By Michael H. Crawford, MD, Editor
SYNOPSIS: Researchers analyzed the MESA study to determine the comparative value of the pooled risk equation vs. CT coronary artery calcium score for determining which aspirin-naïve patients < age 70 years without overt coronary artery disease would benefit most from primary prevention with aspirin. They found a calcium score of 100 was superior for this determination.
SOURCE: Cainzos-Achirica M, Miedema MD, McEvoy JW, et al. Coronary artery calcium for personalized allocation of aspirin in primary prevention of cardiovascular disease in 2019: The MESA study (Multi-Ethnic Study of Atherosclerosis). Circulation 2020;141:1541-1553.
The results of recent studies have challenged the relative value of aspirin for primary prevention of cardiovascular disease (CVD) and highlighted the increased risk of bleeding. Guidelines now list aspirin as a class IIb recommendation for primary prevention. However, selecting the right patients for aspirin prophylaxis is unclear.
Investigators from the MESA study sought to assess the potential value of coronary artery calcium (CAC) for guiding aspirin allocation for primary prevention. MESA is an ongoing community-based, multi-ethnic study of 6,814 subjects ≥ age 45 years who were free of overt CVD at entry. After excluding those with missing data, aspirin use at baseline, age > age 70 years, or high bleeding risk 3,540 subjects remained. All of the remaining subjects had a CT-determined CAC score at baseline and data for estimating CVD risk by the pooled cohort equation (PCE). The primary outcomes were coronary heart disease events, stroke, CV death, and major bleeding events. The identification of subjects who could be considered for aspirin therapy was defined as a PCE 10-year risk of CVD > 20%. Overall, 4.9% were in this high-risk category at baseline; 79% were men, and 83% were between age 60 and 69 years. CAC scores were > 100 in 42%, 1-99 in 26%, and zero in 32% of subjects. Only 10% of all the subjects were on statins at baseline. In general, the higher the CAC score, the older the age, the higher the proportion of men, and the higher the PCE risk.
Overall rates per 1,000 patient-years were 3.52 for CVD, 2.34 for coronary heart disease, and 1.34 for major bleeding. The higher the CAC, the higher the risk, with the highest risk observed in those with CAC scores > 100 (12.4 per 1,000 patient-years). Based on previous primary prevention trials with aspirin, a five-year number needed to treat (NNT) to prevent one event and a number needed to harm (NNH; bleeding) was determined. The overall NNT with aspirin was 476, and the NNH was 355. These numbers did not vary much based on the PCE risk score. However, in the CAC score > 100 subgroup, the NNT was lower than NNH (NNT = 140; NNH = 518). In the CAC = 0 subgroup, NNT was much higher than the NNH (1,190 vs. 567). The authors concluded that determining CAC scores may be superior to the PCE for deciding whom to treat with aspirin for primary prevention.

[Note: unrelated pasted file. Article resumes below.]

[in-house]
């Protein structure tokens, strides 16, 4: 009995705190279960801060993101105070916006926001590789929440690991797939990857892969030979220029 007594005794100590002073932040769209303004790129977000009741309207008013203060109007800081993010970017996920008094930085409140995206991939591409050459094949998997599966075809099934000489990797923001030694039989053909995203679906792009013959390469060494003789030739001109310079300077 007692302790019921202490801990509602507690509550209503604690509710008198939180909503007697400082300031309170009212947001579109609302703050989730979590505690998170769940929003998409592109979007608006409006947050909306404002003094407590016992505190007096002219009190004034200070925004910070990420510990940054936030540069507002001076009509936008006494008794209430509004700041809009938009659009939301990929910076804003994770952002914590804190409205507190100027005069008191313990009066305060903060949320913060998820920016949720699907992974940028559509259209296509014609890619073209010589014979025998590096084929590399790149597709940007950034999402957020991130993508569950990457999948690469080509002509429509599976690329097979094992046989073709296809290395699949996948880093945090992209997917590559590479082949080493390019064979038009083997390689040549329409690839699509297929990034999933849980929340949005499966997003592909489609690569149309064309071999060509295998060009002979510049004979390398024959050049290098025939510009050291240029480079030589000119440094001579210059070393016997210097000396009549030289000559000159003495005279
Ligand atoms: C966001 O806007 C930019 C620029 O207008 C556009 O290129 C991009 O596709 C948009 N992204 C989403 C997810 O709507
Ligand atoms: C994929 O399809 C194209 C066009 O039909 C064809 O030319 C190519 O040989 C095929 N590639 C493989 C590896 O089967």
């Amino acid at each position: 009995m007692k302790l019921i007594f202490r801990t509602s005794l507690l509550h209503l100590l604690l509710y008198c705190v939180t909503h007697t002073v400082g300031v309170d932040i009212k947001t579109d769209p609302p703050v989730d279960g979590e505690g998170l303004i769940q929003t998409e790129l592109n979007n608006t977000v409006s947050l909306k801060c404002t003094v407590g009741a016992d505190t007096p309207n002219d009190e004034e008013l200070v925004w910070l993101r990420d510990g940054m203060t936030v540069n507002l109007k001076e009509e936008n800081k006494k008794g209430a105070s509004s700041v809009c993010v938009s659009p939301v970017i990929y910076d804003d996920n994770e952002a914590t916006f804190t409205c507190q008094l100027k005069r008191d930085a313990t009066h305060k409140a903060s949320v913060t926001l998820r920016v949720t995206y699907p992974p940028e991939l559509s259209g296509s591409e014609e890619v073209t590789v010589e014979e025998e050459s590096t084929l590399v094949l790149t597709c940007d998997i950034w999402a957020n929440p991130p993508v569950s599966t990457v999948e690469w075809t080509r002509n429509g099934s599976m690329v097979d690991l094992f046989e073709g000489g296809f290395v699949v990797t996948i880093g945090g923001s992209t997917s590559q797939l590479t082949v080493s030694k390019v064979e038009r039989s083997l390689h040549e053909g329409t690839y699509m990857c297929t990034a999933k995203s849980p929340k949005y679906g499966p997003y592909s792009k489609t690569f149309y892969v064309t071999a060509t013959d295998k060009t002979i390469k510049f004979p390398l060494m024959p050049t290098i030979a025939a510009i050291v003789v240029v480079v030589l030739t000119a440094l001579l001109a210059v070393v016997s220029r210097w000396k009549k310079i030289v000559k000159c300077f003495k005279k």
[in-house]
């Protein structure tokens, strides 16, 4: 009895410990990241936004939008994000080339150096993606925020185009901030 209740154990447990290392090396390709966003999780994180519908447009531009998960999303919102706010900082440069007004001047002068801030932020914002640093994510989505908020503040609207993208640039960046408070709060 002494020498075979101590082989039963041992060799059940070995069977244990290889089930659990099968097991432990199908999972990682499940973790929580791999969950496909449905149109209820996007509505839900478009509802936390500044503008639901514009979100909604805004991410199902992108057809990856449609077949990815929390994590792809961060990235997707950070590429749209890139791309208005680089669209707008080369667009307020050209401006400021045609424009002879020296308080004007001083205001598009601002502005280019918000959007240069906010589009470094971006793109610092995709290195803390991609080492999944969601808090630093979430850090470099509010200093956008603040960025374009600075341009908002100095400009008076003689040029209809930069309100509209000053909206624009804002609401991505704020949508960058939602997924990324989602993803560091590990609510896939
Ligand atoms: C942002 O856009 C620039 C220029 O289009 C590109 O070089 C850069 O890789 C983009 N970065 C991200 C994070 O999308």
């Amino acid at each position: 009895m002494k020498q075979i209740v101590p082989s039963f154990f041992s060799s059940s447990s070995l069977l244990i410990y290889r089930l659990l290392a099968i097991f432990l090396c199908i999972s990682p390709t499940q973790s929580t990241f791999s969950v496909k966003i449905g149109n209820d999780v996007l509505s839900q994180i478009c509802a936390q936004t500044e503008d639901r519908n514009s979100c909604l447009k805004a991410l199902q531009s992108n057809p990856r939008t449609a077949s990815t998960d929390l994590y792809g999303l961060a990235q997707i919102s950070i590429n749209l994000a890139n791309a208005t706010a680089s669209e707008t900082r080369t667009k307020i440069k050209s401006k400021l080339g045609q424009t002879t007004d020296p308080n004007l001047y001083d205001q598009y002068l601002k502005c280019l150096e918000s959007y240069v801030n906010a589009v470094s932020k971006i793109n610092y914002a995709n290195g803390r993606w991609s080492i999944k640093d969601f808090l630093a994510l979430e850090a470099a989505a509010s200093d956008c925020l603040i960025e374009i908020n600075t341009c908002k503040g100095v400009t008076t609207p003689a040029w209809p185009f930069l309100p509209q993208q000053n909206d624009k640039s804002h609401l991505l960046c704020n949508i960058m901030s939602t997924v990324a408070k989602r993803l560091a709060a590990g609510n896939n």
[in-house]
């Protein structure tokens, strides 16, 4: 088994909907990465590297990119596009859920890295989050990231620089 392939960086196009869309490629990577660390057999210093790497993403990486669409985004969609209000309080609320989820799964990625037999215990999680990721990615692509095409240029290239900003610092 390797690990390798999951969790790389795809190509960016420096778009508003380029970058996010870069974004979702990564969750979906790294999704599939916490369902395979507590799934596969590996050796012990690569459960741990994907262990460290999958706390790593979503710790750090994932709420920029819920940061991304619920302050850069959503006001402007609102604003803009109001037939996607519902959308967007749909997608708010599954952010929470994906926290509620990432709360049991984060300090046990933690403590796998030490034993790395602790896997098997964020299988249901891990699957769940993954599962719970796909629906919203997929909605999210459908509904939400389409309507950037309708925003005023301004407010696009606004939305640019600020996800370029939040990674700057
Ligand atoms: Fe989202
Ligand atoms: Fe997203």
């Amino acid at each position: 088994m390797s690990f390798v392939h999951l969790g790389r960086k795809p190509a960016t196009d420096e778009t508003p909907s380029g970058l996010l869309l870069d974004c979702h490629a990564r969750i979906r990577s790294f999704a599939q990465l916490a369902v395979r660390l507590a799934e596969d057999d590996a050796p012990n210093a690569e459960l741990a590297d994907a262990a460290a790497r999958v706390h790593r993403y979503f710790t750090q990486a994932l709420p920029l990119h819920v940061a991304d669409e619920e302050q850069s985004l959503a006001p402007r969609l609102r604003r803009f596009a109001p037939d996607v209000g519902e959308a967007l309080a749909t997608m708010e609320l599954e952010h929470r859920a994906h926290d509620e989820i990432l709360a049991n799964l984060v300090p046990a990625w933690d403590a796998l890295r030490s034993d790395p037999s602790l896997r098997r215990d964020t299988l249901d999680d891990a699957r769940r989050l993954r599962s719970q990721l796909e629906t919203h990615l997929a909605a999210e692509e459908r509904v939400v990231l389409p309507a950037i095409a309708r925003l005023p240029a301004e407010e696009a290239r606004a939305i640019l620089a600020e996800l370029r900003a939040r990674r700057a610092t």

Using the PCE failed to identify those most likely to benefit from aspirin among the aspirin-naïve subjects < age 70 years at baseline in MESA. In fact, at all PCE 10-year risk strata (< 5%, 5-20%, > 20%), the NNT was equal to or greater than the NNH at five years. On the other hand, CAC score was predictive of who might benefit from aspirin. At a CAC score > 100, the NNT dropped well below the NNH. At a CAC score < 100, the NNT was consistently higher than the NNH.
The estimated efficacy of aspirin for preventing CVD events and risk of bleeding were derived from a meta-analysis that included only studies published after 2000 (statin era) and the excluded patients with peripheral artery disease.
This meta-analysis revealed a relative risk reduction for primary prevention of CVD events of 9% and a relative risk of bleeding of 39%, which clearly did not support aspirin for general primary prevention. These results influenced the new guidelines (i.e., that only in subjects at high risk of CVD and low-bleeding risk should aspirin be considered).
The MESA study participants were a relatively low-risk population (mean age, 50 years; 10% diabetics) and the NNT was relatively high. Even at a CAC score > 400, the NNT was 97. In contrast to the meta-analysis, using a CAC score > 100 to prescribe aspirin improved the relative risk reduction from 9% to 12%, which still is modest.
Although MESA is a multiethnic population, it does not include all ethnicities nor does it mimic the populations of other large studies used to estimate the potential benefits of aspirin. MESA did not assess bleeding risk on the initial visit; this was added later, and it was not designed to capture all bleeding events (only hospital records were used). Subgrouping by statin use was not possible because of low use at baseline in the population. Finally, this was an observational study; as such, it should be considered hypothesis-generating.
For the likely modest net benefit of using aspirin in primary prevention, should a relatively expensive test that involves some radiation exposure be used to decide? It does not seem reasonable right now for general application, but could be valuable in selected subjects, such as those with a bad family history, which is not included in the PCE. Also, bleeding risk rises with the CAC score, so finding equipoise here could be problematic. However, if a CT scan performed for another reason shows calcium in the coronary arteries, we should take that into consideration.